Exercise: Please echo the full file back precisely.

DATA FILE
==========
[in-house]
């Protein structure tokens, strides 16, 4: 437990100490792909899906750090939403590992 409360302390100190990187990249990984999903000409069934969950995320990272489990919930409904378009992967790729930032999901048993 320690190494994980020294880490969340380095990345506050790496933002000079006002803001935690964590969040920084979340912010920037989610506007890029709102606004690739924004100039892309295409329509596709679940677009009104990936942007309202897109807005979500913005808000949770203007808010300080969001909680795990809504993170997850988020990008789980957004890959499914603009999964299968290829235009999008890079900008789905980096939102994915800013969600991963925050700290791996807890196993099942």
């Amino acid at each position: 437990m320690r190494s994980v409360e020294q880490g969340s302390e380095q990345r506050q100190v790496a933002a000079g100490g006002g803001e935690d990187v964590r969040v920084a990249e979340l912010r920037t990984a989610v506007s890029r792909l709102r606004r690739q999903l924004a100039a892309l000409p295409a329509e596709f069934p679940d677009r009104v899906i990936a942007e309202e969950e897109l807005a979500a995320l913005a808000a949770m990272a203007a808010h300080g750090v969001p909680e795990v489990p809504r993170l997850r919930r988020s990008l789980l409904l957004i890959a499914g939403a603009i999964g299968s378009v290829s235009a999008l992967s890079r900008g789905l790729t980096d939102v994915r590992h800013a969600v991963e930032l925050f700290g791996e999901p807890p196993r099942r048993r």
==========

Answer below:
[in-house]
């Protein structure tokens, strides 16, 4: 437990100490792909899906750090939403590992 409360302390100190990187990249990984999903000409069934969950995320990272489990919930409904378009992967790729930032999901048993 320690190494994980020294880490969340380095990345506050790496933002000079006002803001935690964590969040920084979340912010920037989610506007890029709102606004690739924004100039892309295409329509596709679940677009009104990936942007309202897109807005979500913005808000949770203007808010300080969001909680795990809504993170997850988020990008789980957004890959499914603009999964299968290829235009999008890079900008789905980096939102994915800013969600991963925050700290791996807890196993099942």
């Amino acid at each position: 437990m320690r190494s994980v409360e020294q880490g969340s302390e380095q990345r506050q100190v790496a933002a000079g100490g006002g803001e935690d990187v964590r969040v920084a990249e979340l912010r920037t990984a989610v506007s890029r792909l709102r606004r690739q999903l924004a100039a892309l000409p295409a329509e596709f069934p679940d677009r009104v899906i990936a942007e309202e969950e897109l807005a979500a995320l913005a808000a949770m990272a203007a808010h300080g750090v969001p909680e795990v489990p809504r993170l997850r919930r988020s990008l789980l409904l957004i890959a499914g939403a603009i999964g299968s378009v290829s235009a999008l992967s890079r900008g789905l790729t980096d939102v994915r590992h800013a969600v991963e930032l925050f700290g791996e999901p807890p196993r099942r048993r």